A well-done reboot
Five years after the revolting Spider-Man 3, the big screen witnesses the webslinging ways of one of Marvel comic’s most-popular everyman superhero in The Amazing Spider-Man. Interestingly, the film steers clear of the famous origin and early antecedents that have been depicted and endlessly recounted in the character’s numerous cartoon incarnations and the vastly successful Sam Raimi franchise.
Fret not, our protagonist is still the brilliant, socially-awkward, photography-inclined Peter Parker (Andrew Garfield), who, as with the beginning of every series, lives with his uncle Ben and aunt May (Martin Sheen and Sally Field respectively). But the film offers an interesting spin to the fateful ‘along-came-a-spider’ bit, which heral
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Without giving too much away, the film seeks to enrich itself with a larger back story where Parker’s scientist father was once involved with the mad science of Dr Curtis Connors, now working with the larger-than-life corporation, Oscorp Industries. The story, were it not for the brilliant special effects and awesome performances there lending it gravity, is a little insipid.
Especially in comparison to the brilliant reboot Batman Begins whose influence is clearly seen. In some aspects, the film comes closer to the comics by picking up what the Raimi films discarded like mechanical webshooters and Gwen Stacy (Emma Stone) as Parker’s first true love. Although it must be said that it can’t be very easy to concoct a new mythology around a beloved hero while deliberately keeping at arms length the myriad finer, cherished details associated with his becoming. For example, the film works its way around the awaited utterance of the oft-quoted ‘With great power comes great responsibility’. Instead, the theme resonates across scenes as our hero swings his way to his destiny.
There is a fair amount of humour and warmth that wonderfully contrasts the film’s edgy vibe and for this it should be grateful to Sheen as the paternal Uncle Ben whose tragic death gives birth to a hero.
With his wide range of emotions, the gangly, brooding Garfield definitely one-ups the stoic Tobey Maguire as a figure whose capers continue to bring hope and catharsis to bumbling teens and loners everywhere. Stone, as always, is a complete spark plug and her chemistry with Garfield is one of the highlights of the film.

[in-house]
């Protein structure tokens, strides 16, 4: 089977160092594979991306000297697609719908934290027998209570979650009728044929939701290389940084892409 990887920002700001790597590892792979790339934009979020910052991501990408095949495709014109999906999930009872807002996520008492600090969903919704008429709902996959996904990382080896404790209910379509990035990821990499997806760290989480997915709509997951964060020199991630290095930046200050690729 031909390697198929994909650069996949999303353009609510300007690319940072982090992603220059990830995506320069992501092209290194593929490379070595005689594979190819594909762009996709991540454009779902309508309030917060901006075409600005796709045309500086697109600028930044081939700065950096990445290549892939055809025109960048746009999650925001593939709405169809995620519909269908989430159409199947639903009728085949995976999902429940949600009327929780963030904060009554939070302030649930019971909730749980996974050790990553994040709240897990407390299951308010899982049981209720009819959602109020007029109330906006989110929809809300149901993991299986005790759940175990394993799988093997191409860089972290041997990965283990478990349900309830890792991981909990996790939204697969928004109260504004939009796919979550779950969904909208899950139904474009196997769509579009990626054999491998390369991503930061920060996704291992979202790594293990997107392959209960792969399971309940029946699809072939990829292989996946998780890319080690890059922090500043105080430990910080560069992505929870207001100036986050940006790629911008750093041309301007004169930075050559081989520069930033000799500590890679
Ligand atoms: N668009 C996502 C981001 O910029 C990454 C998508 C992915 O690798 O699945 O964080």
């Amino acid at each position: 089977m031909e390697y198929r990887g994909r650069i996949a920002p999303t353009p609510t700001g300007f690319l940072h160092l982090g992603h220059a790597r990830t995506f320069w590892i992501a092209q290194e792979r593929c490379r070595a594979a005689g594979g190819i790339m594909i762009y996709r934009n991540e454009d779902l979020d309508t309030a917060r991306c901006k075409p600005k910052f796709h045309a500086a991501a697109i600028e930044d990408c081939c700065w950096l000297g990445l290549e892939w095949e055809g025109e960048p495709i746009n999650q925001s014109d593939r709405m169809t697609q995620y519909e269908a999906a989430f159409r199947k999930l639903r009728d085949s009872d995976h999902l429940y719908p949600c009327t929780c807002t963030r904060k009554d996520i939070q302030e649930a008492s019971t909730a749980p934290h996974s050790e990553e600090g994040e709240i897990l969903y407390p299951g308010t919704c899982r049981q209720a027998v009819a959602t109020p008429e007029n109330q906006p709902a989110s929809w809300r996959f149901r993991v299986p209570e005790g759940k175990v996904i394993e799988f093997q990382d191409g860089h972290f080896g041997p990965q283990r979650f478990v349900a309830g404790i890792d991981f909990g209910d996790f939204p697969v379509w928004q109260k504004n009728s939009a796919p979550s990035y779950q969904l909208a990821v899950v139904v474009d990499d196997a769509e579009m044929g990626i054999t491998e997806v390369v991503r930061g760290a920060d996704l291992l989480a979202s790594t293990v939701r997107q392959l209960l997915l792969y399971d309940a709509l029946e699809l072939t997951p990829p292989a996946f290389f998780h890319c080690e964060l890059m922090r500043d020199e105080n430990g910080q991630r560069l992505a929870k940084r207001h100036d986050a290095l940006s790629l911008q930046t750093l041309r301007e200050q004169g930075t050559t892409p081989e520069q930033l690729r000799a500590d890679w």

Comedian Denis Leary, as Gwen’s Spidey-hating father (also, unfortunately enough, the police chief) gives a rousing performance, is as good as Field whose take on the usually frail and lamb-like Aunt May might come as a surprise to some.
Of the secondary characters, Ifans is the bad guy whose inherent nature isn’t really that rotten.
It’s a shame the way his character’s metamorphosis was rushed and overall role underwritten. Don’t hold your breath for any scene-stealing on the part of Irrfan, though.
While the story of The Amazing Spider-Man just about succeeds in working its way around origin-story fatigue in viewers, watching Spider-Man skim past the skyline with the greatest of ease never ceases to be an exhilarating experience thanks to the vivid employment of 3D and James Horner’s rousing score.
The Amazing Spider-Man is a reasonably well-done reboot, which manages to make an emotional connection with its audience irrespective of how it appears to ostensibly shun its source material and the ever-present but sometimes-stodgy back story.
However, the action, performances and stylised spectacles thrown the audience’s way are sure to have its senses tingling all the same.
Film The Amazing
Director Marc Webb
CAST Adrew Garfield, Emma Stone, Rhys Ifans, Sally Field, Martin Sheen, Denis Leary, Irrfan Khan
Verdict- Go for it!
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